A Blended Approach to Teacher PD

With more and more demands for change, here’s a collaborative approach to professional development that is bringing teachers and administrators up to speed
Christopher Piehler

The past few years have been turbulent ones for K-12 educators. Districts around the country have struggled to harness the potential of constantly evolving technology, all the while scrambling to implement the Common Core or new state standards. From California to New York, from Miami to Washington, and Montana to Mississippi, no one in education has been exempt.

Whether schools are introducing new hardware or new standards, the recent turmoil has made one thing is clear: PD is key. Top-down mandates may sound great in a board meeting, but without training for and buy-in from teachers, the grandest plan can fall flat in the classroom.

Change doesn’t have to be painful, though, if districts give their administrators and teachers the tools they need to keep pace with the changes they are facing. To show how blended PD can help teachers adopt and maintain new standards, we took a look at a program in the state of Florida that is finding success. We found teachers who are becoming trainers and students are improving their test scores.

A Spotlight Turned on Florida

When it came time to implement new, more rigorous academic standards, the Florida Department of Education (FLDOE) favored a statewide blended learning approach. The FLDOE partnered with Public Consulting Group (PCG) to create a three-tiered professional development model that gave educators from each of the state’s 600+ charter schools the training and resources they needed to teach to the new Florida Standards in mathematics, English language arts, and content literacy.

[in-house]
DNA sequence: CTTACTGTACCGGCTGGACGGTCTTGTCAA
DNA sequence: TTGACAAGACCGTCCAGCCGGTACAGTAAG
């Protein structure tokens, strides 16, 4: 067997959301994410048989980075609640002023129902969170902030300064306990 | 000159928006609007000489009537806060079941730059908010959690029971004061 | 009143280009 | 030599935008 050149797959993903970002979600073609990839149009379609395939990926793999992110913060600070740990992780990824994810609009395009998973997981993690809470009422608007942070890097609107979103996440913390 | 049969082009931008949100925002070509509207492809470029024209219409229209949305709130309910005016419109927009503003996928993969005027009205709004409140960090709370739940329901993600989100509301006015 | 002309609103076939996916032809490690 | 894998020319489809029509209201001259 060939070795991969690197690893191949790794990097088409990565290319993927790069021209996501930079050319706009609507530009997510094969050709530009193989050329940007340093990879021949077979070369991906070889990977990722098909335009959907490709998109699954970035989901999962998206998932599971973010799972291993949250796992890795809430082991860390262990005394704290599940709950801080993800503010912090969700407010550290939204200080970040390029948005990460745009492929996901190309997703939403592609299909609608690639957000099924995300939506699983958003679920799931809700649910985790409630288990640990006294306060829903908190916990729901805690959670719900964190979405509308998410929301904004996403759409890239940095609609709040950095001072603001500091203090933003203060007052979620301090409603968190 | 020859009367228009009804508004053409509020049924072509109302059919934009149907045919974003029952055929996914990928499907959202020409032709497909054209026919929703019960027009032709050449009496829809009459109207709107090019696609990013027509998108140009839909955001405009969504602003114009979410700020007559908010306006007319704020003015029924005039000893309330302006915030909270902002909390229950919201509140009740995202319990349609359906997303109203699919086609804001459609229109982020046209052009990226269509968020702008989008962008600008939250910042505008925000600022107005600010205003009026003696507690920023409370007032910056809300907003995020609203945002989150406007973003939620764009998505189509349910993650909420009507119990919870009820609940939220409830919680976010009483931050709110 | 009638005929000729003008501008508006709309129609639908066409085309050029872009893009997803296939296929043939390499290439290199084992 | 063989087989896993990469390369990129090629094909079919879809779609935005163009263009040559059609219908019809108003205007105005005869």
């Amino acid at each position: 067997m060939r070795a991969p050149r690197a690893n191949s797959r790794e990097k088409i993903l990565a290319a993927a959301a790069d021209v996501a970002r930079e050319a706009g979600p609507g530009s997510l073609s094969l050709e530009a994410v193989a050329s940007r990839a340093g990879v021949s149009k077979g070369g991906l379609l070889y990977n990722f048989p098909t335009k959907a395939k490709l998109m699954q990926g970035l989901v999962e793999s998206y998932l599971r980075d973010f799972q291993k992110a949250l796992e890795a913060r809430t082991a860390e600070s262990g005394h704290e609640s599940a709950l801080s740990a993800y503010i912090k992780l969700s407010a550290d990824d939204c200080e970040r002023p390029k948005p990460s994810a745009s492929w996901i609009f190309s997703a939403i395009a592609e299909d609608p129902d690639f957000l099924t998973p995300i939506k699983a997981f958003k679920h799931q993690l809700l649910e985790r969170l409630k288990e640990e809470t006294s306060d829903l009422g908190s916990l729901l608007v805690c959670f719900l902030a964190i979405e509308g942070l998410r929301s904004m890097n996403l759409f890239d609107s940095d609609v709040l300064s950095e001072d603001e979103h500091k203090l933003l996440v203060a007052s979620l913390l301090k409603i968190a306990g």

The blended learning approach used in-person sessions to provide administrators and leadership teams with a bird’s-eye view of the standards and a mission to identify and train Florida Standards experts for their school. Teachers took subject-specific courses online and schools received up to 3 hours of customized face-to-face consulting for every completed course. Finally, each school established a Florida Standards team made up of teachers and administrators who would create an implementation plan to present to the school. To get a sense of how this blended model is working, we spoke to the principals of three schools that are involved in the collaboration. Here’s what they had to say.

“A Big Step Forward Towards College”

Michael Castellano, the principal at Pembroke Pines West Middle School, said that before his school joined the collaboration, “Very little information was being disseminated on the transition to Common Core. There was no training that targeted effective teacher practice and how best to meet demands” of the new standards and the Florida Standards Assessment (FSA).

His school delivered its PD in weekly department meetings and from district trainings, which “weren’t always a good fit.” To get the guidance he and his school needed, Castellano sent his administrative and leadership teams to day-long, face-to-face workshops and engaged his classroom teachers in online courses. Castellano himself completed three online modules and found them to be “very rich,” noting that the blended approach allowed teachers to learn at their own pace without being pulled out of class. After teachers completed the online PD, they shared their knowledge in each department’s professional learning community meetings.